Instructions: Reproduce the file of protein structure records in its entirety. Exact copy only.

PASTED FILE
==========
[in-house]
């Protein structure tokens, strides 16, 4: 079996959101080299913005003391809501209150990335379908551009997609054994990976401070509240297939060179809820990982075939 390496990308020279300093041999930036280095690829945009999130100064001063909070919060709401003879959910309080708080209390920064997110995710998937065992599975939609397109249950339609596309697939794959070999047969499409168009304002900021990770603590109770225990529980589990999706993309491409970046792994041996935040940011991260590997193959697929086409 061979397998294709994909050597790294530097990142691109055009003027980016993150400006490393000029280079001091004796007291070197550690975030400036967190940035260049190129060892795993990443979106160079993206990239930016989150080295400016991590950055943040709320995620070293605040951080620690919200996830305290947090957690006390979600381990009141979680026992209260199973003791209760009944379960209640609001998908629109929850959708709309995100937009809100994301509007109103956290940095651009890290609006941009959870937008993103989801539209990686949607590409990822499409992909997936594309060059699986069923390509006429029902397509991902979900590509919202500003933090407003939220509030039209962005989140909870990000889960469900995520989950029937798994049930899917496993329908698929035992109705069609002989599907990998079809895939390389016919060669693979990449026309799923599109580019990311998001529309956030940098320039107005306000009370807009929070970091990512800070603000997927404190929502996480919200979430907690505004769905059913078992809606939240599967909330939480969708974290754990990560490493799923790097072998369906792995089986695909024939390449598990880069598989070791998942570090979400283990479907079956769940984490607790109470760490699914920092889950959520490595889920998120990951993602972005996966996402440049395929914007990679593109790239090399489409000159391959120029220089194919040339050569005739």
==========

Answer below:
[in-house]
């Protein structure tokens, strides 16, 4: 079996959101080299913005003391809501209150990335379908551009997609054994990976401070509240297939060179809820990982075939 390496990308020279300093041999930036280095690829945009999130100064001063909070919060709401003879959910309080708080209390920064997110995710998937065992599975939609397109249950339609596309697939794959070999047969499409168009304002900021990770603590109770225990529980589990999706993309491409970046792994041996935040940011991260590997193959697929086409 061979397998294709994909050597790294530097990142691109055009003027980016993150400006490393000029280079001091004796007291070197550690975030400036967190940035260049190129060892795993990443979106160079993206990239930016989150080295400016991590950055943040709320995620070293605040951080620690919200996830305290947090957690006390979600381990009141979680026992209260199973003791209760009944379960209640609001998908629109929850959708709309995100937009809100994301509007109103956290940095651009890290609006941009959870937008993103989801539209990686949607590409990822499409992909997936594309060059699986069923390509006429029902397509991902979900590509919202500003933090407003939220509030039209962005989140909870990000889960469900995520989950029937798994049930899917496993329908698929035992109705069609002989599907990998079809895939390389016919060669693979990449026309799923599109580019990311998001529309956030940098320039107005306000009370807009929070970091990512800070603000997927404190929502996480919200979430907690505004769905059913078992809606939240599967909330939480969708974290754990990560490493799923790097072998369906792995089986695909024939390449598990880069598989070791998942570090979400283990479907079956769940984490607790109470760490699914920092889950959520490595889920998120990951993602972005996966996402440049395929914007990679593109790239090399489409000159391959120029220089194919040339050569005739």